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InfoSec News Nuggets 03/01/2023

Google Chrome optimizations improve battery life on Macs 

The latest version of Google Chrome for macOS (110.0.5481.100) includes new optimizations that increase battery life on MacBooks. Google’s tests on an M2-powered 13-inch MacBook Pro running macOS “Ventura” 13.2.1 allowed generic internet browsing for 17 hours and YouTube video watching for 18 hours. If Chrome’s Energy Saving mode is also activated, the browsing time on macOS may be extended by another 30 minutes. 


U.S. Marshals Service suffers ‘major’ security breach that compromises sensitive information, senior law enforcement officials say 

The U.S. Marshals Service suffered a security breach over a week ago that resulted in the compromise of sensitive information, multiple senior U.S. law enforcement officials said Monday. In a statement Monday, U.S. Marshals Service (USMS) spokesperson Drew Wade acknowledged the breach, telling NBC News: “The affected system contains law enforcement sensitive information, including returns from legal process, administrative information, and personally identifiable information pertaining to subjects of USMS investigations, third parties, and certain USMS employees.” Wade said the incident occurred on Feb. 17, when the Marshals Service “discovered a ransomware and data exfiltration event affecting a stand-alone USMS system.” 


CISA red-teamed a ‘large critical infrastructure organization’ and didn’t get caught 

Hackers working for the federal government only had moderate success in attacking a “large critical infrastructure organization” last year, but were able to get in and get out without being detected, the Cybersecurity and Security Infrastructure Agency (CISA) said Tuesday. CISA had the organization’s permission for the stealthy three-month “red team assessment” in 2022 to get a full view of the network’s weaknesses. Certain personnel at the organization had “some high-level details of the engagement,” the agency said. “Despite having a mature cyber posture, the organization did not detect the red team’s activity throughout the assessment, including when the team attempted to trigger a security response,” CISA said in a report intended to advise critical infrastructure companies about security measures. 


France aims to protect kids from parents oversharing pics online 

French parents had better think twice before posting too many pictures of their offspring on social media. On Tuesday, members of the National Assembly’s law committee unanimously green-lit draft legislation to protect children’s rights to their own images. “The message to parents is that their job is to protect their children’s privacy,” Bruno Studer, an MP from President Emmanuel Macron’s party who put the bill forward, said in an interview. “On average, children have 1,300 photos of themselves circulating on social media platforms before the age of 13, before they are even allowed to have an account,” he added.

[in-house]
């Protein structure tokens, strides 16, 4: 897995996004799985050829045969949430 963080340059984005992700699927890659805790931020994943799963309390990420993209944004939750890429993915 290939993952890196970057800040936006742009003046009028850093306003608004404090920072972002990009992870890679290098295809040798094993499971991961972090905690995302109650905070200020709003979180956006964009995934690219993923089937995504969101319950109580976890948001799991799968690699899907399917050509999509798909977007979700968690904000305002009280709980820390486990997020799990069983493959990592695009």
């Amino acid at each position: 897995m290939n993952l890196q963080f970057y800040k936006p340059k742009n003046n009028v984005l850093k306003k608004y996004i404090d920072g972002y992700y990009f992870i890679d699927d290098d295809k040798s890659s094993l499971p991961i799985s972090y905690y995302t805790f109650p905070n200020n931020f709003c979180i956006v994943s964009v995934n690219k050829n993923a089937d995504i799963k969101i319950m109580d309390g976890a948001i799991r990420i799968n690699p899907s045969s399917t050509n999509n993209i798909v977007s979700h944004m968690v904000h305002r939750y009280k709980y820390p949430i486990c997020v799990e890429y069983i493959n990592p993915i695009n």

Dish Network Confirms Outage Was Due To Ransomware Attack 

American television provider and broadcast satellite provider Dish Network has confirmed what was behind a damaging outage that began last week. In a statement Dish confirmed that a ransomware attack was the cause of a multi-day network and service outage that began last Friday. The outage badly impacted the business, knocking offline Dish.com, the Dish Anywhere app, Boost Mobile (owned by Dish Wireless), and other websites and networks owned and operated by Dish Network. The firm’s call centre operation was also said to be unreachable. 


Illinois’ biometric privacy law provides blueprint as states seek to curb data collection 

Adozen states have introduced privacy legislation this year that would rein in companies’ unchecked ability to collect and sell consumers’ biometric data such as fingerprints and images of their faces. The bills are part of a wave of state-level privacy legislation that includes more than a dozen children’s online privacy bills as well as a growing number of bills modeled after the comprehensive privacy legislation that Congress introduced last yearConcerns over the collection and sale of biometric data have flared in recent years in light of the increased use of facial recognition technology, fingerprinting and iris scans. The rapid adoption of the technology has alarmed policymakers and security experts due to the uniquely sensitive nature of biometric data which, unlike a password or account number, is impossible to change if stolen or misused. 

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